Cat Parvovirus: Important Facts Every Pet Owner Should Know
Your responsibility as a cat owner doesn’t end with providing food, toys, and a litter box. You also need to take care of your cat’s health with cat teeth cleaning, regular check-ups, and vaccinations.
Parvovirus is one of the diseases that can be prevented through vaccination. Here are some facts you should know about parvovirus.
What Is Cat Parvovirus?
Cat parvovirus, feline parvovirus, or feline panleukopenia virus (FPV) is a highly contagious virus that affects cats. The virus is closely related to the parvovirus that affects dogs, and both viruses can be deadly to their respective hosts.
The virus is spread through contact with infected feces, either directly or indirectly. It can also be transmitted through contact with contaminated surfaces, such as food bowls, litter boxes, or bedding. In addition, the air can also play a role in the spread of the virus, as it can be aero med through infected respiratory secretions.
Once contracted, the virus attacks a cat’s immune system, leading to severe dehydration and anemia. The virus can also cause intestinal bleeding, leading to death.
What Are the Symptoms of Cat Parvovirus?
The symptoms of cat parvovirus can vary, but the most common include:
- Loss of appetite
- Weight loss
If your cat starts to show any of these symptoms, it’s crucial to take them to the vet immediately. The sooner the virus is diagnosed, the better the chances of recovery.
How Is Cat Parvovirus Treated?
There is no specific treatment for cat parvovirus. Treatment is focused on supportive care, which means keeping your cat hydrated and managing their symptoms.
In severe cases, hospitalization may be necessary. Intravenous fluids and blood transfusions may be required to stabilize your cat. Intravenous fluid is the most important part of treatment, as it helps prevent dehydration.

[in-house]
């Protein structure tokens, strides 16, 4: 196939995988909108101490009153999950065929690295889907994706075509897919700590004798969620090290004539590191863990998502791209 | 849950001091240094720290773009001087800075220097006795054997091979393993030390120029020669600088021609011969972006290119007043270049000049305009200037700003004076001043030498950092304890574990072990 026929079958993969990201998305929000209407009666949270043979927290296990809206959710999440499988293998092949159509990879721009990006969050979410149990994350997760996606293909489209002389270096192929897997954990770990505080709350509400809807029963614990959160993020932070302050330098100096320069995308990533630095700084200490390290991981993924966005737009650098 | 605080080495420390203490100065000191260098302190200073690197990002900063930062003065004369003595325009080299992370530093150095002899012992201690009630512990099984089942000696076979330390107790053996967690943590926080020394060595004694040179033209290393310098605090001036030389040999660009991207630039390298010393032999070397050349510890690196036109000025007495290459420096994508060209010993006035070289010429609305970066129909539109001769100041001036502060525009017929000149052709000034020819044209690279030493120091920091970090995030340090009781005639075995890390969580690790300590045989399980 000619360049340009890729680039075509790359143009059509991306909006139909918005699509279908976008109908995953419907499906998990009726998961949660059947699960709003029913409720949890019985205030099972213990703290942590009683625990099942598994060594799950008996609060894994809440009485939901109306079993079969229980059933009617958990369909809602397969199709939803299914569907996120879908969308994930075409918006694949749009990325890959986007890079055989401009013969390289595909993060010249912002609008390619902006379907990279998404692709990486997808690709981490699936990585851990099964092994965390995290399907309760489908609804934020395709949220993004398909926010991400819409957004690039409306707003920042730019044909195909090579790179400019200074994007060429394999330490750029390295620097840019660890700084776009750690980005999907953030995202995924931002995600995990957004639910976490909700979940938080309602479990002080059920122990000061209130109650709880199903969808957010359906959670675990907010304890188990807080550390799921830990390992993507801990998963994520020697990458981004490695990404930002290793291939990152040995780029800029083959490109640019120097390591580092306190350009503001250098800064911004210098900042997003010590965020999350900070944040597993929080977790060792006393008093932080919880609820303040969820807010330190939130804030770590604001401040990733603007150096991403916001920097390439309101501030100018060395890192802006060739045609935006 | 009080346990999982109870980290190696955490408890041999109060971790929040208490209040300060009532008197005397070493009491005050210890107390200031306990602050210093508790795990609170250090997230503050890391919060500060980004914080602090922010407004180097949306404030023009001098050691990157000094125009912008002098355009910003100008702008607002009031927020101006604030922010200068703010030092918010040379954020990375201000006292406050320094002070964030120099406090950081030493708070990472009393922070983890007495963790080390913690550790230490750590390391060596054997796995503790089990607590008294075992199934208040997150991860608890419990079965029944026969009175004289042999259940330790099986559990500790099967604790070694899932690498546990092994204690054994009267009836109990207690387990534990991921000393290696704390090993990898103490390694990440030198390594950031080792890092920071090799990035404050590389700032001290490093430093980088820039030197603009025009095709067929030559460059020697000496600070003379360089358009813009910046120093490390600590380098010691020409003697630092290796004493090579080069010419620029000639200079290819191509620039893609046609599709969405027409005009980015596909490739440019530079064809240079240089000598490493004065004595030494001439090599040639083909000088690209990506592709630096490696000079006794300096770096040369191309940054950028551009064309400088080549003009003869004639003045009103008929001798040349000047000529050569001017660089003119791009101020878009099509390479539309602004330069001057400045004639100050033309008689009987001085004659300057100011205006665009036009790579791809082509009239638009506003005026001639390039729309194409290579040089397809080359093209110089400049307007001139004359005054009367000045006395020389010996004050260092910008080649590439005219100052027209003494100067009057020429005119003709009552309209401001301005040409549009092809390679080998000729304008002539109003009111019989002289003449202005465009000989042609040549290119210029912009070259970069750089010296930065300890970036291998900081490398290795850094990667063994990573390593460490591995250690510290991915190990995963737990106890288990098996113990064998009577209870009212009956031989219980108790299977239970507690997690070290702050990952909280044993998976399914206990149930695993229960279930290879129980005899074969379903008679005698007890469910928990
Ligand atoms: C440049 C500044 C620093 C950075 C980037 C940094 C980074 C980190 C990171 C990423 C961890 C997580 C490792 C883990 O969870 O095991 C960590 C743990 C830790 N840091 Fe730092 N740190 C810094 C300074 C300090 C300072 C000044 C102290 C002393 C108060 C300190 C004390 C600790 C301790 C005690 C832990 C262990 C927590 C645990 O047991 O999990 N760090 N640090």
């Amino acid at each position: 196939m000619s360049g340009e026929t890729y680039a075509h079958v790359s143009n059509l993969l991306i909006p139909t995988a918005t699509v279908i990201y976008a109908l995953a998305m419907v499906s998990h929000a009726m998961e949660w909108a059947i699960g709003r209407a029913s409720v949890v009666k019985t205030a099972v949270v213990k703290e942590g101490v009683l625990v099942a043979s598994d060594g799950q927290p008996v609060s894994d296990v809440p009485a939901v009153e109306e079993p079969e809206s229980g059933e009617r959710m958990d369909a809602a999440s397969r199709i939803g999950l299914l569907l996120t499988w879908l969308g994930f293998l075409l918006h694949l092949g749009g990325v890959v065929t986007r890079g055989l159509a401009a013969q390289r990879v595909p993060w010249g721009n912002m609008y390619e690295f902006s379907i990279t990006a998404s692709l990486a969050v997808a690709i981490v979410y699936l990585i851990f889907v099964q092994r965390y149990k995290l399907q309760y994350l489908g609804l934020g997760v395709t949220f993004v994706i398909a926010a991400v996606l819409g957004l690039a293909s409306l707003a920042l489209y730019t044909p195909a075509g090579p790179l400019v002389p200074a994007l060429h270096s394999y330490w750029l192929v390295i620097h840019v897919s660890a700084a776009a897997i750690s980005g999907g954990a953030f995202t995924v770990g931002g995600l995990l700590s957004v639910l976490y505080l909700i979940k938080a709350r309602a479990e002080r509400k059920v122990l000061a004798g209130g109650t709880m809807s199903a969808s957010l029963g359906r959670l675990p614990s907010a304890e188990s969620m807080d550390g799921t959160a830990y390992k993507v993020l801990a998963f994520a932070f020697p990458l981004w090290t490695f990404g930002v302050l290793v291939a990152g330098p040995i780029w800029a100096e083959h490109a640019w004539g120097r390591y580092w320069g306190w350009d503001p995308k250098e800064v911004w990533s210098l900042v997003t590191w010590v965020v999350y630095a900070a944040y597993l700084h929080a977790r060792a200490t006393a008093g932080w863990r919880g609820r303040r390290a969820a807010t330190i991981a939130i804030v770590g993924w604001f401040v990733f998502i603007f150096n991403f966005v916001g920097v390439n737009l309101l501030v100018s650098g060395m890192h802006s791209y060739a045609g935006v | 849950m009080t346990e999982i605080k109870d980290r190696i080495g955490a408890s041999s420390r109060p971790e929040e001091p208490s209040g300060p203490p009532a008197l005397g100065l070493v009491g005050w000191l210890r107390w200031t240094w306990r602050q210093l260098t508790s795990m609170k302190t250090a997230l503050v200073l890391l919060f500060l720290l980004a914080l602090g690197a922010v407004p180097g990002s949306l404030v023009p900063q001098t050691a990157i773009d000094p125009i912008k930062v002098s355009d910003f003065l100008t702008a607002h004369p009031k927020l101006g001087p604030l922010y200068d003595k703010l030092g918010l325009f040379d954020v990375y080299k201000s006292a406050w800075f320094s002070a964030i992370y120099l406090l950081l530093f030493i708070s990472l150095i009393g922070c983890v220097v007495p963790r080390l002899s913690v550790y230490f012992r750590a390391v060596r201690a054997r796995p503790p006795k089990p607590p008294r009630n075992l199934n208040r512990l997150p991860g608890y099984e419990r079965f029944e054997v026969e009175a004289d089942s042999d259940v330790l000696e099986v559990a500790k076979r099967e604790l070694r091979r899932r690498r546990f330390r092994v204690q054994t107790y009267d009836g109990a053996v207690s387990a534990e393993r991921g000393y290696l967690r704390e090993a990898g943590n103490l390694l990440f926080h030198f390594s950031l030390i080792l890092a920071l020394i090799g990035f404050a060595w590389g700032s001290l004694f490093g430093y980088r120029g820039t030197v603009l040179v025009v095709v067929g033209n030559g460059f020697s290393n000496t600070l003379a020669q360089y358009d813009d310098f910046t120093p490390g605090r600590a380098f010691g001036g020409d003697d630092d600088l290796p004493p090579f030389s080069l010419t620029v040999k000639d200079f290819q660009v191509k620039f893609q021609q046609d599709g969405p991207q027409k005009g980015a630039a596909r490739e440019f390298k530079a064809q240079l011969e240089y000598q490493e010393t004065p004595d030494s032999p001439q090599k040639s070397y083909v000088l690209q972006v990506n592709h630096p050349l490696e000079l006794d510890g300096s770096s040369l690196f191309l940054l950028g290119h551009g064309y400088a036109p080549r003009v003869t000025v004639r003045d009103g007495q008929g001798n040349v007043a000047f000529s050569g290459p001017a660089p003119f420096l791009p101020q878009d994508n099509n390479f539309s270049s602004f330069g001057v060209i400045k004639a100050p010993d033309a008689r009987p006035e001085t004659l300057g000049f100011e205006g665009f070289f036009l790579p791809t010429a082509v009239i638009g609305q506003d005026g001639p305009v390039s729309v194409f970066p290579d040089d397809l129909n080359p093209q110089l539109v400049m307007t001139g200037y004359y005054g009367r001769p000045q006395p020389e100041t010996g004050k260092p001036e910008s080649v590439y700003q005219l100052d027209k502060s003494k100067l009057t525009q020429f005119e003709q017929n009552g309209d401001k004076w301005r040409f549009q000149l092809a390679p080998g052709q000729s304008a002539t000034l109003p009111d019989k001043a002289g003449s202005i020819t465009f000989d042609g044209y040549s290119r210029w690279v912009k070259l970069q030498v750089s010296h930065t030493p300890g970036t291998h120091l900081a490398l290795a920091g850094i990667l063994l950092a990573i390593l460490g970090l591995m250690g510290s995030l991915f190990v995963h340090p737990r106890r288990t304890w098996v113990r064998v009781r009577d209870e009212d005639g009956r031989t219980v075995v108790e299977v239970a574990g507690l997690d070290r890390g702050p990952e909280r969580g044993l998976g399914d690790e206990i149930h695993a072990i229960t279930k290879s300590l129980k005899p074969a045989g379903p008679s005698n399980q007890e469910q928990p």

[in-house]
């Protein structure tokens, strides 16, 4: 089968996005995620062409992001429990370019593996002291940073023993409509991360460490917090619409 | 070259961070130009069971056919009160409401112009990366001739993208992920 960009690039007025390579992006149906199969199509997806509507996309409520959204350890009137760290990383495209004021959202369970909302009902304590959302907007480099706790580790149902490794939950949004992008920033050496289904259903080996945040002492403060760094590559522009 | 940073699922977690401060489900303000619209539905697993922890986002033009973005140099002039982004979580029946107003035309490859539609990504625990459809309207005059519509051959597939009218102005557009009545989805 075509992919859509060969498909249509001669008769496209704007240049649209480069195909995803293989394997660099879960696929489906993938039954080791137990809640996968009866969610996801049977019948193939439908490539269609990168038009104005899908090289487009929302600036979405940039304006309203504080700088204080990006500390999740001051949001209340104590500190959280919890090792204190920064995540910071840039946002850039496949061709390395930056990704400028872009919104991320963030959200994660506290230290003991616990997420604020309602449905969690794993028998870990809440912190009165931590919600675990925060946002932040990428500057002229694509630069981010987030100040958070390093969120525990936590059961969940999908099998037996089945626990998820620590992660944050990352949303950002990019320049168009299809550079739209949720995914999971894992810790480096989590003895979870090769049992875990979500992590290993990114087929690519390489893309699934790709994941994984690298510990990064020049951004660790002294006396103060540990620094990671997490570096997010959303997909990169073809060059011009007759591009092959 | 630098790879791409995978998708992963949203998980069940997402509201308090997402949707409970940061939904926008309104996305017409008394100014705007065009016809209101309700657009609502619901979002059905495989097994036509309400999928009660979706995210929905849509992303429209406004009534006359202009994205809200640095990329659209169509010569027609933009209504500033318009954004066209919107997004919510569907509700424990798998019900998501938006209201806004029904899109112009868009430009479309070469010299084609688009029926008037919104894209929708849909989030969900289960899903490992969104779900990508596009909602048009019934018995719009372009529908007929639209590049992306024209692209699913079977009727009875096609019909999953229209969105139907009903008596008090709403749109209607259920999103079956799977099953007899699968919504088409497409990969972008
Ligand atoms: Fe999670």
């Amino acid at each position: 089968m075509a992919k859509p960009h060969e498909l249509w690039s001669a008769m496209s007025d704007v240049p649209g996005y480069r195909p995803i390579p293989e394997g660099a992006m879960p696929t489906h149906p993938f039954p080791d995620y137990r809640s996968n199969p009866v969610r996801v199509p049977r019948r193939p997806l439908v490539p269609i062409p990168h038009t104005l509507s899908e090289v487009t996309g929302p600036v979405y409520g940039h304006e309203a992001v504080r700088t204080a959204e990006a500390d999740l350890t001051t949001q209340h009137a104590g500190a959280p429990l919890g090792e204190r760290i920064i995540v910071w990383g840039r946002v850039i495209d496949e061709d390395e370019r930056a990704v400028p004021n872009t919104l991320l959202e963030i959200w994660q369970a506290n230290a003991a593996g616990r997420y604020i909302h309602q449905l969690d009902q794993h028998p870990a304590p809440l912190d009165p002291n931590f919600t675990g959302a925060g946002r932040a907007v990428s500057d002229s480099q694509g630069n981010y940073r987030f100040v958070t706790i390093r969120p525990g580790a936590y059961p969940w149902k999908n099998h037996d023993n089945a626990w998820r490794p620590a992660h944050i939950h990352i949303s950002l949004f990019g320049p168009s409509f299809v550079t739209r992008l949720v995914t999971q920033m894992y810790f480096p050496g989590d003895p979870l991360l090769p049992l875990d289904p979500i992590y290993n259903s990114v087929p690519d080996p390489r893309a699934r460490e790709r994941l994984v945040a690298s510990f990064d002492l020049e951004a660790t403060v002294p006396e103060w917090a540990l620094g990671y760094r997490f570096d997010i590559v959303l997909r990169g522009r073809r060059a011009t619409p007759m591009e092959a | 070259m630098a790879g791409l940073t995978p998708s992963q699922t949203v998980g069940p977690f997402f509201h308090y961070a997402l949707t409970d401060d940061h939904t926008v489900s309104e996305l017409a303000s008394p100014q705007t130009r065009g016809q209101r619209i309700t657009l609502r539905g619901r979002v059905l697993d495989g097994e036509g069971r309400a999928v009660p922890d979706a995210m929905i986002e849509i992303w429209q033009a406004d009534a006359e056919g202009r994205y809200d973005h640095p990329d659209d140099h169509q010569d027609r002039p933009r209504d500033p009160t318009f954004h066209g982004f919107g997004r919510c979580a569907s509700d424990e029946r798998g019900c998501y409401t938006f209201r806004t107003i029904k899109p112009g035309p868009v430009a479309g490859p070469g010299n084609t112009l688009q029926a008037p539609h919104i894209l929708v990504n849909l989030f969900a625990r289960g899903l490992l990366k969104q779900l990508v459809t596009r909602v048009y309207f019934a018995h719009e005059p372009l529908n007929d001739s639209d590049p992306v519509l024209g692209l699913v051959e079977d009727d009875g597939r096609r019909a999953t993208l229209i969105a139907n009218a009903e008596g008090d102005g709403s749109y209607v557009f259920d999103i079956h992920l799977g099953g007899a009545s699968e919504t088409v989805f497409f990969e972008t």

Whereas blood transfusion is necessary if your cat is anemic. This can be a life-saving measure, as it helps to increase the red blood cells and improve blood oxygenation.
These are why some pet owners opt to get their cats and dogs veterinary wellness plans that cover all kinds of illness and injury, including parvovirus.
How Can Cat Parvovirus Be Prevented?
The best way to prevent cat parvovirus is to vaccinate your cat. Like the puppy first vaccination in dogs, kittens should receive their first dose of the vaccine at 6 to 8 weeks of age, with booster shots every 3-4 weeks until they’re 16 weeks old. After that, an annual booster shot is all that’s needed to keep your cat protected.
If you have an indoor cat that doesn’t go outside, the risk of contracting the virus is very low. However, if they ever come into contact with an infected cat, they can still pass the virus to other cats in your home, so it’s essential to keep them up-to-date on their vaccinations.
Outdoor cats are at a higher risk of contracting the virus, so ensure they’re vaccinated. In addition, avoid letting your cat roam freely in areas where other cats congregate, such as parks or playgrounds.
Here are other ways to prevent the spread of cat parvo:
- Wash your hands thoroughly after handling an infected cat.
- Clean and disinfect any surfaces an infected cat has come into contact with.
The Bottom Line
Cat parvovirus is a highly contagious virus that can be deadly to cats. The best way to protect your cat is to vaccinate them and keep them up-to-date on their shots. If you have an outdoor cat, avoid letting them roam in areas where other cats congregate.
If you think your cat may have contracted the virus, take them to the vet immediately. Early diagnosis and treatment are critical for a successful recovery.